There was a big fuss over 2012 about the eventual release of the Beatles’ albums on 180g vinyl. EMI had every chance they could to get this right. But, did they? Let’s find out!
I’ll admit right off the bat that I’m no expert in Beatles, especially the numerous vinyl pressings out there. I do know that the 1987 CDs were OK, but by no means a revelation. I always found them to be harsh and brittle, very “digital” sounding in other words. The remastered CDs from a couple of years ago improved on that sound. Vinyl? Forget it. I should not need a scorecard to know which vinyl pressing, from which country, from a particular stamper, is the best-sounding…and it’s all subjective anyway. Even a BC-13 box is hard to find in playable condition now–”playable” meaning there is no groove wear and the vinyl plays back cleanly. Given the used vinyl market now, there is a ton of crap circulating out there at unwarranted high prices. Count me out.
Enter the new 2012 180 gram vinyl. My comparison covers only four of the LPs, representing a sampling of the catalog. I’ve had both good and fair luck with these so far.
My first two were supposedly my favorite two albums: Rubber Soul and Revolver. Both came by way of Amazon US, so they are pressings made at Rainbo here in the US. On first listen, at lower volume, they actually sounded pretty good. It was when I had a chance to play them at a moderate volume that I started noticing problems: scratches on “Eleanor Rigby,” a “buzzing” every so often on a couple of tracks (your classic case of no-fill), and even a skip on one of the George Harrison tracks. One of the sides was slightly off-center as well. Overall, there was slightly more rumble than other 180 gram vinyl I’ve purchased in recent years, and the noise level (in terms of minor ticks and clicks during playback) was not what I expect from brand new vinyl.
Looking closely at “Eleanor Rigby,” hoping there was just some crud in the grooves, I saw a series of small scratches on the last half of the track that plainly shows that something had come in contact with the record before it was packaged. (If I can find a way to photograph them, I’ll update this post.) Looking at one of the sides of Revolver in the light sideways, I can see two concentric rings of no-fill (areas where there was not enough vinyl to completely fill the depth of the grooves).
If you think I’m being nitpicky, well…yes, maybe I am. But while the problems themselves, alone, might be considered minor, together as a whole I find them unacceptable for new 180 gram vinyl sold at a premium price.
Having read numerous accounts on the Internet of how poorly these Rainbo pressings are, and how much better the UK pressings are, I took a chance and ordered Magical Mystery Tour and Past Masters from Amazon UK. I was hoping they’d be a remedy to the sloppy US pressings.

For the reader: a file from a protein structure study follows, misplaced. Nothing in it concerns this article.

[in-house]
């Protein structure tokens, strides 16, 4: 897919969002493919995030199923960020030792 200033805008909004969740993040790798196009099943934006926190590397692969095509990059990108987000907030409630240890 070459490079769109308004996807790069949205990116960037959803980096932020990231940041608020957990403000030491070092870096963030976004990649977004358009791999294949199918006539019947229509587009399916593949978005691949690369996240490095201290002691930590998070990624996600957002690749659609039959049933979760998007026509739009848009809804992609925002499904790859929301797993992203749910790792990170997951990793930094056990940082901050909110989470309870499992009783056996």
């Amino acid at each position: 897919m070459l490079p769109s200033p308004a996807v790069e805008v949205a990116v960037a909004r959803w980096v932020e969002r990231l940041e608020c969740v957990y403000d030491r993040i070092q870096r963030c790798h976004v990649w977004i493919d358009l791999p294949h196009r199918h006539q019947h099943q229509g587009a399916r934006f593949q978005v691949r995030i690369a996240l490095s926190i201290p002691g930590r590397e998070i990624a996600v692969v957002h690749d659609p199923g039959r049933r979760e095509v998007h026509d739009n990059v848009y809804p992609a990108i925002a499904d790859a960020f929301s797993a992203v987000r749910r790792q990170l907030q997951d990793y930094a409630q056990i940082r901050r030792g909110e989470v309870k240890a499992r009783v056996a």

And were they ever! At times the vinyl was so quiet that it was like playing back the CD. Sure there was an occasional minor tick here and there, but that is pretty much expected of any new vinyl. These played back very nicely. And the cutting on Past Masters is impressive, seeing that there are as many as nine (!) tracks to a side in this 2-LP set! With shipping, the records came to about $27 each in equivalent US funds.
Needless to say, my future purchases of Beatles vinyl will come from the UK. Based on my own observations, as well as many of my fellow vinyl buddies who have bought a few, we can safely say the US pressings are not even worth seeking out. One of them has already returned two copies of Sgt. Pepper with numerous problems on both.
As for the sound, skip back a few paragraphs: these LPs may not be the ultimate in fidelity (they were unfortunately cut from the 24-bit/44.1kHz master vs. the high-res 192kHz master, a very poor decision on EMI’s part), but…do I care? In a way, yes. I do find these to be quite satisfactory in fidelity. Yet I’m not worried about “ultimate” fidelity in something like this, especially given the situation. As I mentioned, the used Beatles vinyl for the most part is trash, unless you’re willing to spend a small fortune to get clean copies. And with vinyl that old, played on questionable equipment, it is too big of a gamble.
The packaging is meticulous. While they are reproductions, the jackets are of a nice heavy weight, and include original inserts. Past Masters even includes a nice square booklet to go with the album. The labels on the LPs themselves reflect their country of origin, so the early records sport a Parlophone label, Magical Mystery Tour a Capitol label, and later albums the Apple label. Nice touch!
Summary: the little bit I give up in ultimate fidelity is worth it to have nice, clean, brand new pressings with no wear and minimal noise; what little difference remains to get an “ultimate” pressing is not worth my paying for. And given the exquisite packaging of the titles I’ve seen, I give the Beatles on UK vinyl only a resounding two thumbs up! As for the US vinyl, I recommend against wasting time and money. EMI needs to escalate quality control on their pressing plants, and demand a better product. This is not the 70s and 80s when reclaimed vinyl ruled–we are past that. EMI should know better by now.